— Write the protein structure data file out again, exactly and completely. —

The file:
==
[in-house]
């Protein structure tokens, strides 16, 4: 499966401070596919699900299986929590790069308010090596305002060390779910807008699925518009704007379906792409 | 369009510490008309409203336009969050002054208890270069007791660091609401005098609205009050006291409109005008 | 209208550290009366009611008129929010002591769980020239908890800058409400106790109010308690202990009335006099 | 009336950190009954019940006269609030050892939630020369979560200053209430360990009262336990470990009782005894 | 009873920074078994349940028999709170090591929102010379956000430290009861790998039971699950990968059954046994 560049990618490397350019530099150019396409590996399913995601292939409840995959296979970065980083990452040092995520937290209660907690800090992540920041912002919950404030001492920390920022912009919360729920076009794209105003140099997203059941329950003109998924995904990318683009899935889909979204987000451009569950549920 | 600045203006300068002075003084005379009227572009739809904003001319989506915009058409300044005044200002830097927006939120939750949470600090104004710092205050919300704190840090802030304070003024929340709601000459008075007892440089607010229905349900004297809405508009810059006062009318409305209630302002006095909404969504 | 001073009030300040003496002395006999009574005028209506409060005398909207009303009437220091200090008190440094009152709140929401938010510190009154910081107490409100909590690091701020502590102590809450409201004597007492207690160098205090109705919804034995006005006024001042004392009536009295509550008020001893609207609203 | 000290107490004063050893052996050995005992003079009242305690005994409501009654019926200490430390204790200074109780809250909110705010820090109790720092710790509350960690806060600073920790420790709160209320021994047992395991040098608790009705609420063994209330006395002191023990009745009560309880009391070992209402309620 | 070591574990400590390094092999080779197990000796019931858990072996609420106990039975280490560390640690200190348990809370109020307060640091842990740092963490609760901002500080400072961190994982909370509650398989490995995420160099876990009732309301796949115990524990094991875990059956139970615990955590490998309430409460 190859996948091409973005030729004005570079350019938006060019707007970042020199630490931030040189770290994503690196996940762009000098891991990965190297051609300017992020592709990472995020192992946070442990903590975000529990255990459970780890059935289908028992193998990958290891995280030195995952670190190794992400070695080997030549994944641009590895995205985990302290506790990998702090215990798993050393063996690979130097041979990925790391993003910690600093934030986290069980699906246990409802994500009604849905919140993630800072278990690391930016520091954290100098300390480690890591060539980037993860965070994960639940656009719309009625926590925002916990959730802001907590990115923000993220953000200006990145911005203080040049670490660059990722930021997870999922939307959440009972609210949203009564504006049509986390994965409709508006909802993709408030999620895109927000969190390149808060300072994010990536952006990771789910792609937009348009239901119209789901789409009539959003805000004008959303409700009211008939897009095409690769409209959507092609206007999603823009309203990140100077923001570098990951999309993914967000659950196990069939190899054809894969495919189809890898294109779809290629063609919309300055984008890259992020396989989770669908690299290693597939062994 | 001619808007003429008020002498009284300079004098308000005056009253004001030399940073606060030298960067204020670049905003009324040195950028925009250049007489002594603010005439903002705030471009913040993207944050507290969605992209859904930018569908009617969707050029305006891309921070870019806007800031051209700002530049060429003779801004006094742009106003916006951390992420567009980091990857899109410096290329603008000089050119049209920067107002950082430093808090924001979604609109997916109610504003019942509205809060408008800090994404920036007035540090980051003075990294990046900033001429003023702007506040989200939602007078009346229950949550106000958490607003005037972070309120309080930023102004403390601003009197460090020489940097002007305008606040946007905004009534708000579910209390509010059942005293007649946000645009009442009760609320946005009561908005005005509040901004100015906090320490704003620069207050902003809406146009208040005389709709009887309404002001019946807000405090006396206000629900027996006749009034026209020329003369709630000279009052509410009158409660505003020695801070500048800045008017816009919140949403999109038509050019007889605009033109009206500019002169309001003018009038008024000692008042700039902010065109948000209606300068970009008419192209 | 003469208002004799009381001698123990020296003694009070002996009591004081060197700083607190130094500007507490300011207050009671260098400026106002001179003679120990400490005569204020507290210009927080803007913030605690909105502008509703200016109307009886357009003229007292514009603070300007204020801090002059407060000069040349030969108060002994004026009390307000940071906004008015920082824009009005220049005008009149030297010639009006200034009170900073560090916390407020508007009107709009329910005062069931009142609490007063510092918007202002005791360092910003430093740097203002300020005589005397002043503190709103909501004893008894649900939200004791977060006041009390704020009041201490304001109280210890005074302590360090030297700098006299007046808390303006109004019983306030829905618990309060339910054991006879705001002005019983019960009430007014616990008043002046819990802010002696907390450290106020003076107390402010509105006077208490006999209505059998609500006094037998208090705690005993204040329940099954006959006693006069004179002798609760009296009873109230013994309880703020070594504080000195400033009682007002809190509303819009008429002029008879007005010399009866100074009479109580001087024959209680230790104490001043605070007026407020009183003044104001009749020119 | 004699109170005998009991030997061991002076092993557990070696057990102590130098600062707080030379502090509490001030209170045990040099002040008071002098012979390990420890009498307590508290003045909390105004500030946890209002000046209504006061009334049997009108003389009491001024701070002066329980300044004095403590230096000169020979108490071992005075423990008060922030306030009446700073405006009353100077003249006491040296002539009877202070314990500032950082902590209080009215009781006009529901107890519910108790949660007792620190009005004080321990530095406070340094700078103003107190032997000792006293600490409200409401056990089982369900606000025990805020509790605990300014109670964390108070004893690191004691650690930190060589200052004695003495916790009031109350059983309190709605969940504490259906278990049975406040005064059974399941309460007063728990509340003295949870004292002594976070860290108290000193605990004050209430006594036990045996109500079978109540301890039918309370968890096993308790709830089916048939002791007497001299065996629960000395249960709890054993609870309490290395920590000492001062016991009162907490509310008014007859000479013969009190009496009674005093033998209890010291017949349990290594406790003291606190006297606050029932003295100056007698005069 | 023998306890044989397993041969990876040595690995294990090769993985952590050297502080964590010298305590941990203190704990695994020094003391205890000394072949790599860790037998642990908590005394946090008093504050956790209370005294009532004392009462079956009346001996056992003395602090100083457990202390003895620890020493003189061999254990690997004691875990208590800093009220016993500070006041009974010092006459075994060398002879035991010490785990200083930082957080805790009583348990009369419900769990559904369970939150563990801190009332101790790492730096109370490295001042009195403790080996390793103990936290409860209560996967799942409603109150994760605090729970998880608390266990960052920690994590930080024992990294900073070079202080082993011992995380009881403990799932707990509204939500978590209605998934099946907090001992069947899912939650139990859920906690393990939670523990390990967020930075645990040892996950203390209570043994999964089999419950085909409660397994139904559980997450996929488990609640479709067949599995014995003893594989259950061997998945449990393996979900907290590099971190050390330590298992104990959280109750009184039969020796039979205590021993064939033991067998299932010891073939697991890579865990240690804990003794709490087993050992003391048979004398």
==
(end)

[in-house]
């Protein structure tokens, strides 16, 4: 499966401070596919699900299986929590790069308010090596305002060390779910807008699925518009704007379906792409 | 369009510490008309409203336009969050002054208890270069007791660091609401005098609205009050006291409109005008 | 209208550290009366009611008129929010002591769980020239908890800058409400106790109010308690202990009335006099 | 009336950190009954019940006269609030050892939630020369979560200053209430360990009262336990470990009782005894 | 009873920074078994349940028999709170090591929102010379956000430290009861790998039971699950990968059954046994 560049990618490397350019530099150019396409590996399913995601292939409840995959296979970065980083990452040092995520937290209660907690800090992540920041912002919950404030001492920390920022912009919360729920076009794209105003140099997203059941329950003109998924995904990318683009899935889909979204987000451009569950549920 | 600045203006300068002075003084005379009227572009739809904003001319989506915009058409300044005044200002830097927006939120939750949470600090104004710092205050919300704190840090802030304070003024929340709601000459008075007892440089607010229905349900004297809405508009810059006062009318409305209630302002006095909404969504 | 001073009030300040003496002395006999009574005028209506409060005398909207009303009437220091200090008190440094009152709140929401938010510190009154910081107490409100909590690091701020502590102590809450409201004597007492207690160098205090109705919804034995006005006024001042004392009536009295509550008020001893609207609203 | 000290107490004063050893052996050995005992003079009242305690005994409501009654019926200490430390204790200074109780809250909110705010820090109790720092710790509350960690806060600073920790420790709160209320021994047992395991040098608790009705609420063994209330006395002191023990009745009560309880009391070992209402309620 | 070591574990400590390094092999080779197990000796019931858990072996609420106990039975280490560390640690200190348990809370109020307060640091842990740092963490609760901002500080400072961190994982909370509650398989490995995420160099876990009732309301796949115990524990094991875990059956139970615990955590490998309430409460 190859996948091409973005030729004005570079350019938006060019707007970042020199630490931030040189770290994503690196996940762009000098891991990965190297051609300017992020592709990472995020192992946070442990903590975000529990255990459970780890059935289908028992193998990958290891995280030195995952670190190794992400070695080997030549994944641009590895995205985990302290506790990998702090215990798993050393063996690979130097041979990925790391993003910690600093934030986290069980699906246990409802994500009604849905919140993630800072278990690391930016520091954290100098300390480690890591060539980037993860965070994960639940656009719309009625926590925002916990959730802001907590990115923000993220953000200006990145911005203080040049670490660059990722930021997870999922939307959440009972609210949203009564504006049509986390994965409709508006909802993709408030999620895109927000969190390149808060300072994010990536952006990771789910792609937009348009239901119209789901789409009539959003805000004008959303409700009211008939897009095409690769409209959507092609206007999603823009309203990140100077923001570098990951999309993914967000659950196990069939190899054809894969495919189809890898294109779809290629063609919309300055984008890259992020396989989770669908690299290693597939062994 | 001619808007003429008020002498009284300079004098308000005056009253004001030399940073606060030298960067204020670049905003009324040195950028925009250049007489002594603010005439903002705030471009913040993207944050507290969605992209859904930018569908009617969707050029305006891309921070870019806007800031051209700002530049060429003779801004006094742009106003916006951390992420567009980091990857899109410096290329603008000089050119049209920067107002950082430093808090924001979604609109997916109610504003019942509205809060408008800090994404920036007035540090980051003075990294990046900033001429003023702007506040989200939602007078009346229950949550106000958490607003005037972070309120309080930023102004403390601003009197460090020489940097002007305008606040946007905004009534708000579910209390509010059942005293007649946000645009009442009760609320946005009561908005005005509040901004100015906090320490704003620069207050902003809406146009208040005389709709009887309404002001019946807000405090006396206000629900027996006749009034026209020329003369709630000279009052509410009158409660505003020695801070500048800045008017816009919140949403999109038509050019007889605009033109009206500019002169309001003018009038008024000692008042700039902010065109948000209606300068970009008419192209 | 003469208002004799009381001698123990020296003694009070002996009591004081060197700083607190130094500007507490300011207050009671260098400026106002001179003679120990400490005569204020507290210009927080803007913030605690909105502008509703200016109307009886357009003229007292514009603070300007204020801090002059407060000069040349030969108060002994004026009390307000940071906004008015920082824009009005220049005008009149030297010639009006200034009170900073560090916390407020508007009107709009329910005062069931009142609490007063510092918007202002005791360092910003430093740097203002300020005589005397002043503190709103909501004893008894649900939200004791977060006041009390704020009041201490304001109280210890005074302590360090030297700098006299007046808390303006109004019983306030829905618990309060339910054991006879705001002005019983019960009430007014616990008043002046819990802010002696907390450290106020003076107390402010509105006077208490006999209505059998609500006094037998208090705690005993204040329940099954006959006693006069004179002798609760009296009873109230013994309880703020070594504080000195400033009682007002809190509303819009008429002029008879007005010399009866100074009479109580001087024959209680230790104490001043605070007026407020009183003044104001009749020119 | 004699109170005998009991030997061991002076092993557990070696057990102590130098600062707080030379502090509490001030209170045990040099002040008071002098012979390990420890009498307590508290003045909390105004500030946890209002000046209504006061009334049997009108003389009491001024701070002066329980300044004095403590230096000169020979108490071992005075423990008060922030306030009446700073405006009353100077003249006491040296002539009877202070314990500032950082902590209080009215009781006009529901107890519910108790949660007792620190009005004080321990530095406070340094700078103003107190032997000792006293600490409200409401056990089982369900606000025990805020509790605990300014109670964390108070004893690191004691650690930190060589200052004695003495916790009031109350059983309190709605969940504490259906278990049975406040005064059974399941309460007063728990509340003295949870004292002594976070860290108290000193605990004050209430006594036990045996109500079978109540301890039918309370968890096993308790709830089916048939002791007497001299065996629960000395249960709890054993609870309490290395920590000492001062016991009162907490509310008014007859000479013969009190009496009674005093033998209890010291017949349990290594406790003291606190006297606050029932003295100056007698005069 | 023998306890044989397993041969990876040595690995294990090769993985952590050297502080964590010298305590941990203190704990695994020094003391205890000394072949790599860790037998642990908590005394946090008093504050956790209370005294009532004392009462079956009346001996056992003395602090100083457990202390003895620890020493003189061999254990690997004691875990208590800093009220016993500070006041009974010092006459075994060398002879035991010490785990200083930082957080805790009583348990009369419900769990559904369970939150563990801190009332101790790492730096109370490295001042009195403790080996390793103990936290409860209560996967799942409603109150994760605090729970998880608390266990960052920690994590930080024992990294900073070079202080082993011992995380009881403990799932707990509204939500978590209605998934099946907090001992069947899912939650139990859920906690393990939670523990390990967020930075645990040892996950203390209570043994999964089999419950085909409660397994139904559980997450996929488990609640479709067949599995014995003893594989259950061997998945449990393996979900907290590099971190050390330590298992104990959280109750009184039969020796039979205590021993064939033991067998299932010891073939697991890579865990240690804990003794709490087993050992003391048979004398």